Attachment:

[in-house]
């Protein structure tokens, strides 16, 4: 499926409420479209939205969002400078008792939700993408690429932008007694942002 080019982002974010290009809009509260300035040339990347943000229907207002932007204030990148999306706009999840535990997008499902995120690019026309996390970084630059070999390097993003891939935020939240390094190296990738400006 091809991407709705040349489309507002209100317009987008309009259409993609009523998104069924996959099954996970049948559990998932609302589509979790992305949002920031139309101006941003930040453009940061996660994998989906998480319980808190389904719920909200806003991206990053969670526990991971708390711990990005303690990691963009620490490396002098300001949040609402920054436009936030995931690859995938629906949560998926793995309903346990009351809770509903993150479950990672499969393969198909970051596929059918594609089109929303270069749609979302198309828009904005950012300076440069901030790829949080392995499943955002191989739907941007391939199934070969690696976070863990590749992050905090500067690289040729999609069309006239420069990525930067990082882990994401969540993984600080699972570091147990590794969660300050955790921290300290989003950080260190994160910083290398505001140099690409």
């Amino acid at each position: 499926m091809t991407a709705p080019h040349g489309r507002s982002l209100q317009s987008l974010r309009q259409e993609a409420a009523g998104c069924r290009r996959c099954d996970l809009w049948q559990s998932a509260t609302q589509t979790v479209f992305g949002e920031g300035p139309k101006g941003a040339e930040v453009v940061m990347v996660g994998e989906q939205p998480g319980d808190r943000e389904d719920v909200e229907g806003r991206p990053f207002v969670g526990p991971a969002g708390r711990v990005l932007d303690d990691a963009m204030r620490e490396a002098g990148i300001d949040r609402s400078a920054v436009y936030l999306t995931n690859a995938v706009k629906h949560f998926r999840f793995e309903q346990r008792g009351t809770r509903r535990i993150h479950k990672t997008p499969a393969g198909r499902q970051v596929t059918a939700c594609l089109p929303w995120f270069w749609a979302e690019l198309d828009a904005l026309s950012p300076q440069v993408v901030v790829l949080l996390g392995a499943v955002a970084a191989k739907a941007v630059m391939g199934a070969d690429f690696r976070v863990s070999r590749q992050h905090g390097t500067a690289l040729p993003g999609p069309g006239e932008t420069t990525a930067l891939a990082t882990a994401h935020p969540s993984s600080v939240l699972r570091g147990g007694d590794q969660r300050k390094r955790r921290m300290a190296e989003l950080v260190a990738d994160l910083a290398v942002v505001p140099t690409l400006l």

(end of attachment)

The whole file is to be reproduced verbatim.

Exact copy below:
[in-house]
């Protein structure tokens, strides 16, 4: 499926409420479209939205969002400078008792939700993408690429932008007694942002 080019982002974010290009809009509260300035040339990347943000229907207002932007204030990148999306706009999840535990997008499902995120690019026309996390970084630059070999390097993003891939935020939240390094190296990738400006 091809991407709705040349489309507002209100317009987008309009259409993609009523998104069924996959099954996970049948559990998932609302589509979790992305949002920031139309101006941003930040453009940061996660994998989906998480319980808190389904719920909200806003991206990053969670526990991971708390711990990005303690990691963009620490490396002098300001949040609402920054436009936030995931690859995938629906949560998926793995309903346990009351809770509903993150479950990672499969393969198909970051596929059918594609089109929303270069749609979302198309828009904005950012300076440069901030790829949080392995499943955002191989739907941007391939199934070969690696976070863990590749992050905090500067690289040729999609069309006239420069990525930067990082882990994401969540993984600080699972570091147990590794969660300050955790921290300290989003950080260190994160910083290398505001140099690409």
């Amino acid at each position: 499926m091809t991407a709705p080019h040349g489309r507002s982002l209100q317009s987008l974010r309009q259409e993609a409420a009523g998104c069924r290009r996959c099954d996970l809009w049948q559990s998932a509260t609302q589509t979790v479209f992305g949002e920031g300035p139309k101006g941003a040339e930040v453009v940061m990347v996660g994998e989906q939205p998480g319980d808190r943000e389904d719920v909200e229907g806003r991206p990053f207002v969670g526990p991971a969002g708390r711990v990005l932007d303690d990691a963009m204030r620490e490396a002098g990148i300001d949040r609402s400078a920054v436009y936030l999306t995931n690859a995938v706009k629906h949560f998926r999840f793995e309903q346990r008792g009351t809770r509903r535990i993150h479950k990672t997008p499969a393969g198909r499902q970051v596929t059918a939700c594609l089109p929303w995120f270069w749609a979302e690019l198309d828009a904005l026309s950012p300076q440069v993408v901030v790829l949080l996390g392995a499943v955002a970084a191989k739907a941007v630059m391939g199934a070969d690429f690696r976070v863990s070999r590749q992050h905090g390097t500067a690289l040729p993003g999609p069309g006239e932008t420069t990525a930067l891939a990082t882990a994401h935020p969540s993984s600080v939240l699972r570091g147990g007694d590794q969660r300050k390094r955790r921290m300290a190296e989003l950080v260190a990738d994160l910083a290398v942002v505001p140099t690409l400006l």